PRESENTING THE INFORMATION

Presenting this information with Microsoft Word or other word processing package might result in more attractive 2x2 tables, if it is important to have presentable information. Also notice that the cells have been shifted so that the upper left cell is the high diarrhea prevalence and low health worker coverage districts (lower left above).

Diarrhea treatment by health worker * Diarrhea prevalence categories Crosstabulation

   

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  • According to this information, is this program well-targeted? 
    WARNING:  in order to "blindly" use the equations you must set up your 2X2 tables so that box A represents high prevalence of diarrhea and high coverage;  box B is low prevalence, high coverage; box C high prevalence, low coverage; and box D is low prevalence and low coverage.
  • You may want to re-do the presentation in the following manner to aid in the calculation of the program coverage.
          Diarrhea Prevalence
Health Worker   (Program)   High Low Total
High 5 (8%) 17 (27%) 22 (34%)
Low 14 (22%) 28 (44%) 42 (66%)
Total 19 (30%) 45 (70%) 64 (100%)
  • To determine if the program is well targeted, perform the following calcualtions:

    Population Prevalence:
    prevalence of underweight in the population {(a+c) / (a+b+c+d)} 
                                                   PopP= 29.69%
                                    
    Population Coverage: the proportion of the whole population participating in the program {(a+b) / (a+b+c+d)}                         PopC = 34.38%

    Malnourished Coverage:  the proportion of the malnourished children participating in the program  {a / (a+c)}                         MalC = 26.32%

    Focusing (Program Coverage):  proportion of the those in participating in the program who are malnourished  {a/ (a+b) }    ProC = 22.73%

    F/PP Ratio:  A way to test for targeting is to determine the ratio of those in the program who are malnourished (focus)          F/PP = .7655 (<1 is poor targeting)
    to the population prevalence (PP).  [a/(a+b)] / [(a+c)/(a+b+c+d)]  If the ratio is greater than one, then program
    targeting is happening.
  • This information can then be used to re-target services from areas of low diarrhea prevalence and high health worker coverage to areas of high diarrhea prevalence and low health worker coverage.

Retarget Health Workers

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The health workers from the blue cell are in an area where the need is low, but the coverage is high.  These health workers would be better used in an area where more children are needing care (high prevalence), therefore the workers from 14 of the 17 districts with low prevalence/ high coverage move (indicated by the blue arrow) to the high prevalence/ low coverage areas (which would make them high prevalence /high coverage areas).  The 14 districts with low prevalence / high coverage that sent their health workers to high prevalence / low coverage areas are now reclassified to low prevalence and low coverage areas (since they have sent their health workers to help others).  So 14 districts are reclassified as low /low and that makes a total of 42 low/low districts (indicated by the white arrow on the right) and the 14 districts that receive health care assistance are now reclassified as high prevalence/ high coverage districts, which makes a total of 19 districts high/ high (indicated by the white arrow on the left).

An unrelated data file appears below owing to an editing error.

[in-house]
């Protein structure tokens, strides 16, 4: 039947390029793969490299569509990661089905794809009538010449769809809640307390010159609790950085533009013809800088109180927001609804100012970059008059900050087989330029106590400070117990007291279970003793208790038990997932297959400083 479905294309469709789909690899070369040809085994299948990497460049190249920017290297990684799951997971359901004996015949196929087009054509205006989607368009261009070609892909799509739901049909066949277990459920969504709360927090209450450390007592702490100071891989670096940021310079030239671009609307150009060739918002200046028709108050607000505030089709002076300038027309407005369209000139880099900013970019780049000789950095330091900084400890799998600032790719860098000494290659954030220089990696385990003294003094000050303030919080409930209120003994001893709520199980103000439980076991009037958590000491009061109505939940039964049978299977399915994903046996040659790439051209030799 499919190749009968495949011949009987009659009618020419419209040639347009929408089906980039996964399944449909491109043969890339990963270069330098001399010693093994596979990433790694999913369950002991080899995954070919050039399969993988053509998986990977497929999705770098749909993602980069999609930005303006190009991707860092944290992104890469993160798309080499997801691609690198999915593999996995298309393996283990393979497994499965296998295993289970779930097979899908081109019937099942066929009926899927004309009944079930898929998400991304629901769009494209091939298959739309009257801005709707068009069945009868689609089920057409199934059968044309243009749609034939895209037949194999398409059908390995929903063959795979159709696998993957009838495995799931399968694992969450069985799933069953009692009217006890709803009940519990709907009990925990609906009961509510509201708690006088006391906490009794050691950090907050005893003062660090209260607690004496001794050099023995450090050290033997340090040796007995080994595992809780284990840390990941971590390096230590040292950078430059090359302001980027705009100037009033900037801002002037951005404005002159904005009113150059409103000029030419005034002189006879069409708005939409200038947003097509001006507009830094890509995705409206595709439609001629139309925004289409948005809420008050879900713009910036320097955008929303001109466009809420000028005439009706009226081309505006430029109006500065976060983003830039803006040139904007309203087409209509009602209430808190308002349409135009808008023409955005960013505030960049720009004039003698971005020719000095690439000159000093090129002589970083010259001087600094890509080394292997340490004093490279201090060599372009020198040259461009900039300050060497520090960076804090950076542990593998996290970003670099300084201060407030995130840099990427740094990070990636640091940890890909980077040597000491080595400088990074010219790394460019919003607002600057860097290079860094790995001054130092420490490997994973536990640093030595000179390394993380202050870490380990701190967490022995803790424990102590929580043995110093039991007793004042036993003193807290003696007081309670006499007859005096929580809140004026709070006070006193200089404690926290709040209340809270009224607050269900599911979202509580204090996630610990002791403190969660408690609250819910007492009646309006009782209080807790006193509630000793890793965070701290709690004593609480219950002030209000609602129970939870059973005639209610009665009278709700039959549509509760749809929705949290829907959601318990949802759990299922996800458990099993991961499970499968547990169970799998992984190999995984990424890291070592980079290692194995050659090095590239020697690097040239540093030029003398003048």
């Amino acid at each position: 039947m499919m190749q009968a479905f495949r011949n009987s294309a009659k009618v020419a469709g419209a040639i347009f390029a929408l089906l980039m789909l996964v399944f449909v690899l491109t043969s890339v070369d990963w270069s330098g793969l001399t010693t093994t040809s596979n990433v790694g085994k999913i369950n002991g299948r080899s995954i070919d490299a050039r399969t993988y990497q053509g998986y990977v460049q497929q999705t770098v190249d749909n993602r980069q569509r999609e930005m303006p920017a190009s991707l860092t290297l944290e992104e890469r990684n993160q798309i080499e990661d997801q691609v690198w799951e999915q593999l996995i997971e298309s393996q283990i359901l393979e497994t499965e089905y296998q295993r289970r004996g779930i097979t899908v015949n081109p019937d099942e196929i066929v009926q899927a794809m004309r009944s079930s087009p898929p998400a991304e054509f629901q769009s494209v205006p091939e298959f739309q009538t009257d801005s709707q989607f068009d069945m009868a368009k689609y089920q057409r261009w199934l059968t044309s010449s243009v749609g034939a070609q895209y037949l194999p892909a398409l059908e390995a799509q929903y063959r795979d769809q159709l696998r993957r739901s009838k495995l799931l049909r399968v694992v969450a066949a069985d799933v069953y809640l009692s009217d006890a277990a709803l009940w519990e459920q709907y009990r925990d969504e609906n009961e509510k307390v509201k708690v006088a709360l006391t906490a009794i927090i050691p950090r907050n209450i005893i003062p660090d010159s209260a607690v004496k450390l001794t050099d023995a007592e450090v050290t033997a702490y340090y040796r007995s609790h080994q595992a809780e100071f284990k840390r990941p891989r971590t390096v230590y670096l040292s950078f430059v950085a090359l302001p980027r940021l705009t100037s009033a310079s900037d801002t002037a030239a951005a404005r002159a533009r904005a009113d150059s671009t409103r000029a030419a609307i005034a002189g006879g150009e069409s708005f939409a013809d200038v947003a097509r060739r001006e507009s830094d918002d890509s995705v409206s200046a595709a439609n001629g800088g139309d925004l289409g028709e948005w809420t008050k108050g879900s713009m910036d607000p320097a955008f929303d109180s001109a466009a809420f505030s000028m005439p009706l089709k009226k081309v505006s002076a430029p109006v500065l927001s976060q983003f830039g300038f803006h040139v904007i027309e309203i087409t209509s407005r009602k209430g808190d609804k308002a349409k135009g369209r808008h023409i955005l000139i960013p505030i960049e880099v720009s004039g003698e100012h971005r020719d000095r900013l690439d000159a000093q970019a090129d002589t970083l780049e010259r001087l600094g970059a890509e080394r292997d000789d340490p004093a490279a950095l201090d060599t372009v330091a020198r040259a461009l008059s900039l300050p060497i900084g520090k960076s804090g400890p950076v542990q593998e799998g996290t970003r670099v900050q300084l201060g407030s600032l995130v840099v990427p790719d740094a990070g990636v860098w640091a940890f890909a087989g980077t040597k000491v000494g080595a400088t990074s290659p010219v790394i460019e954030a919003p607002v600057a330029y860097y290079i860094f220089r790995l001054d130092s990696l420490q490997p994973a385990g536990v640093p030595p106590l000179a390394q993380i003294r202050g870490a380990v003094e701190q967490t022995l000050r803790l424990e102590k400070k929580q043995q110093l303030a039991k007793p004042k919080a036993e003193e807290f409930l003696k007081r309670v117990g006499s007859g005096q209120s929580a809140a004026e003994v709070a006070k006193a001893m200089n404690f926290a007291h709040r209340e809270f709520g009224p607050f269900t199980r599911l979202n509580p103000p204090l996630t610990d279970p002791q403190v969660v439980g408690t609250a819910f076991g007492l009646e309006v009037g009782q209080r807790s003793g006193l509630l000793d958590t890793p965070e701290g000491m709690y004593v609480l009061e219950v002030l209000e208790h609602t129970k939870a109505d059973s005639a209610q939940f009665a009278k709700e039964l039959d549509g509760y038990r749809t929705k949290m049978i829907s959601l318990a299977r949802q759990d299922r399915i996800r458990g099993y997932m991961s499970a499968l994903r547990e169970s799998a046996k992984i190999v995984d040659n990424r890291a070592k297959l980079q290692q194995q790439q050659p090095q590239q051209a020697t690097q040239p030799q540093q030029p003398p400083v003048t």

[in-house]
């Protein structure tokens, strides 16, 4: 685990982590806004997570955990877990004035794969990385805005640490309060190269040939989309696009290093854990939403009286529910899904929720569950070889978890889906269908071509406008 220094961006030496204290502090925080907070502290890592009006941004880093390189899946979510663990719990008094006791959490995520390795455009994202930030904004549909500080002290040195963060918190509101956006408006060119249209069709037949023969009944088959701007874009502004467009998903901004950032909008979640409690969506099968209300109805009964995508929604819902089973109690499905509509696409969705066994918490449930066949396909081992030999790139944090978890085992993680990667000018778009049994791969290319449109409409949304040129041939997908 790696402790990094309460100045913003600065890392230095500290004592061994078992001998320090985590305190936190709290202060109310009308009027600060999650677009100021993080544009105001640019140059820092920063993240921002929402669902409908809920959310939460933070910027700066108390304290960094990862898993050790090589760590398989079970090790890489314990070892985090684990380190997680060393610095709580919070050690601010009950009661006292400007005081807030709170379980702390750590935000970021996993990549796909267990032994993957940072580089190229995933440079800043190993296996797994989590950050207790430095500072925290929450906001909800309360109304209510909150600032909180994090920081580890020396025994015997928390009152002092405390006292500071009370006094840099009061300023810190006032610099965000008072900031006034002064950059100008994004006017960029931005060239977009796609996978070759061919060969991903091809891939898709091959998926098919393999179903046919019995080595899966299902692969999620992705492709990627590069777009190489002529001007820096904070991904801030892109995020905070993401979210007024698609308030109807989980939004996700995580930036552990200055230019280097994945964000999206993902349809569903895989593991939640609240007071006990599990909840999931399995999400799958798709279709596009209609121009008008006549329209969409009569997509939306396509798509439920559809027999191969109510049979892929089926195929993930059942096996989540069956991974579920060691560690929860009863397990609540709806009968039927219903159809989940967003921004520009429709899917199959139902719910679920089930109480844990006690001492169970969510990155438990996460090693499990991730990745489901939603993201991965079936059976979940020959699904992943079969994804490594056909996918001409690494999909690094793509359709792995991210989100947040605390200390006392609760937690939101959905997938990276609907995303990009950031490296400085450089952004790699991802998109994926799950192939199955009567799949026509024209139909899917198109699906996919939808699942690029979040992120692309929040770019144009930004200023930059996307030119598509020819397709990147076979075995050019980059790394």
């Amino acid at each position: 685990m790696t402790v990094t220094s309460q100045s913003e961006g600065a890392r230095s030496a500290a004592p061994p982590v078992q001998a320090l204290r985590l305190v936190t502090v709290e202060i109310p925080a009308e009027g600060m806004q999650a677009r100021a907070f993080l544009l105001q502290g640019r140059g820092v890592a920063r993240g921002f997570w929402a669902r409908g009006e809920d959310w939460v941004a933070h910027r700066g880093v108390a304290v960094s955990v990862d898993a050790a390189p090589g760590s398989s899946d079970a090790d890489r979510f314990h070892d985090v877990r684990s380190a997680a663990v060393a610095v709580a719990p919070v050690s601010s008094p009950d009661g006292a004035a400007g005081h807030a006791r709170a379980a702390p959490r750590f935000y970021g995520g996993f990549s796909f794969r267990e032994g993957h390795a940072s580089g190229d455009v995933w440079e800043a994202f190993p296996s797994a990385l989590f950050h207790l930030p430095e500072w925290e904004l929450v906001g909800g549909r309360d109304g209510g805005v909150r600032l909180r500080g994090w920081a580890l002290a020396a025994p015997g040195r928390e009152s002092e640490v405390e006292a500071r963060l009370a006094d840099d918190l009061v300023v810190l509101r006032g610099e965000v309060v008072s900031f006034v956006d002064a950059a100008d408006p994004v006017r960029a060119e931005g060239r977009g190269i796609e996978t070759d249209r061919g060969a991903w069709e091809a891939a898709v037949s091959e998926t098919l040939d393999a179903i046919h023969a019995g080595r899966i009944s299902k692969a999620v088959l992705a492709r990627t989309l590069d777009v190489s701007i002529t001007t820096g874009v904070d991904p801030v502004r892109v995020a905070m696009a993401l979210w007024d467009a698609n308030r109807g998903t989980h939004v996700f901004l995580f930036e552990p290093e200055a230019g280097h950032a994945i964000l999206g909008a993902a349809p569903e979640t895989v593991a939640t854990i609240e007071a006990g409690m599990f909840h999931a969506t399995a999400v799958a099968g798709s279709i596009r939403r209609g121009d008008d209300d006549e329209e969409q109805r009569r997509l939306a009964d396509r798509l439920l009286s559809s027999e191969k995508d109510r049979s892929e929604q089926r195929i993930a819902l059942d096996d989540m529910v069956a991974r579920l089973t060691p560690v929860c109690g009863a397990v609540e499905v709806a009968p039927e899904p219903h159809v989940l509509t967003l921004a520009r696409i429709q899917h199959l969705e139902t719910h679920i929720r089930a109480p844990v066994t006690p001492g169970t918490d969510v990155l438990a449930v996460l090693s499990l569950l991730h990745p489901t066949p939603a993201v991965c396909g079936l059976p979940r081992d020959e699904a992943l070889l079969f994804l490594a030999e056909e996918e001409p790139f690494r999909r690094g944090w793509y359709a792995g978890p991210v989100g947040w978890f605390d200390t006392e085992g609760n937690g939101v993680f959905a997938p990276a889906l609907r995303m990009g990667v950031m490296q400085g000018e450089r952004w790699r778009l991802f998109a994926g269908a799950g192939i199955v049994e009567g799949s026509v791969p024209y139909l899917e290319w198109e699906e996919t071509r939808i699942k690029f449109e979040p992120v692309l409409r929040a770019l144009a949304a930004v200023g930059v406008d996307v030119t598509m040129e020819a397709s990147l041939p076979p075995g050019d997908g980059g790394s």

By re-targeting health worker coverage to areas with high diarrhea and low coverage, these areas become high diarrhea/high coverage. It is optimal to have 0 districts with high diarrhea and low coverage. In this case, health workers were redistributed from 14 low prevalence/high coverage districts to 14 high prevalence/low coverage districts. The results are shown below:

After retargeting the health workers:

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RE-TARGETING HEALTH CARE WORKERS exercise will give more details on redistributing the health workers between high and
low coverage areas.